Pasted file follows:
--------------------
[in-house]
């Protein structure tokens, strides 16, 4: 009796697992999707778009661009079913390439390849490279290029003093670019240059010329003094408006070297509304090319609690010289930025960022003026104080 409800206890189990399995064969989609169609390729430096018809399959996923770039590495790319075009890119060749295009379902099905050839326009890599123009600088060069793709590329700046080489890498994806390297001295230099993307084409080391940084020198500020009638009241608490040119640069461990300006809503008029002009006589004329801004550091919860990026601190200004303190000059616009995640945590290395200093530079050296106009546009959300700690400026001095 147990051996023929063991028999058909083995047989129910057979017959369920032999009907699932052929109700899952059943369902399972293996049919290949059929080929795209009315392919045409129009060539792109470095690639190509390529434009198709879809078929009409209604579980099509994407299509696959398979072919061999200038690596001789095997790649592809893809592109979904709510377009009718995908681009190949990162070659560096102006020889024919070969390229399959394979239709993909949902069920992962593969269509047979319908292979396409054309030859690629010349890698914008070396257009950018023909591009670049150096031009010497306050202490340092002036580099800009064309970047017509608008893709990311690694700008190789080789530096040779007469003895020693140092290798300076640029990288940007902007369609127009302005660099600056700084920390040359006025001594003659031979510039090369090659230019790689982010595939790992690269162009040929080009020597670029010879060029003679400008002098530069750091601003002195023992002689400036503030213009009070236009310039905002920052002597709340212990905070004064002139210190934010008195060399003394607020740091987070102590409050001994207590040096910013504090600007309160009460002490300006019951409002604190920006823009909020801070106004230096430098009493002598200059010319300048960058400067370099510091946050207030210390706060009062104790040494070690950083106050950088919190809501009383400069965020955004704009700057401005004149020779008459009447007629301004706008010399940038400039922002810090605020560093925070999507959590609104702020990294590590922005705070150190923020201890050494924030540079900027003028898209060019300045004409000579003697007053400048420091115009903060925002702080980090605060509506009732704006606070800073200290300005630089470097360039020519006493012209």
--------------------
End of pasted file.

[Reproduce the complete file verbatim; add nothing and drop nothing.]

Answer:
[in-house]
């Protein structure tokens, strides 16, 4: 009796697992999707778009661009079913390439390849490279290029003093670019240059010329003094408006070297509304090319609690010289930025960022003026104080 409800206890189990399995064969989609169609390729430096018809399959996923770039590495790319075009890119060749295009379902099905050839326009890599123009600088060069793709590329700046080489890498994806390297001295230099993307084409080391940084020198500020009638009241608490040119640069461990300006809503008029002009006589004329801004550091919860990026601190200004303190000059616009995640945590290395200093530079050296106009546009959300700690400026001095 147990051996023929063991028999058909083995047989129910057979017959369920032999009907699932052929109700899952059943369902399972293996049919290949059929080929795209009315392919045409129009060539792109470095690639190509390529434009198709879809078929009409209604579980099509994407299509696959398979072919061999200038690596001789095997790649592809893809592109979904709510377009009718995908681009190949990162070659560096102006020889024919070969390229399959394979239709993909949902069920992962593969269509047979319908292979396409054309030859690629010349890698914008070396257009950018023909591009670049150096031009010497306050202490340092002036580099800009064309970047017509608008893709990311690694700008190789080789530096040779007469003895020693140092290798300076640029990288940007902007369609127009302005660099600056700084920390040359006025001594003659031979510039090369090659230019790689982010595939790992690269162009040929080009020597670029010879060029003679400008002098530069750091601003002195023992002689400036503030213009009070236009310039905002920052002597709340212990905070004064002139210190934010008195060399003394607020740091987070102590409050001994207590040096910013504090600007309160009460002490300006019951409002604190920006823009909020801070106004230096430098009493002598200059010319300048960058400067370099510091946050207030210390706060009062104790040494070690950083106050950088919190809501009383400069965020955004704009700057401005004149020779008459009447007629301004706008010399940038400039922002810090605020560093925070999507959590609104702020990294590590922005705070150190923020201890050494924030540079900027003028898209060019300045004409000579003697007053400048420091115009903060925002702080980090605060509506009732704006606070800073200290300005630089470097360039020519006493012209």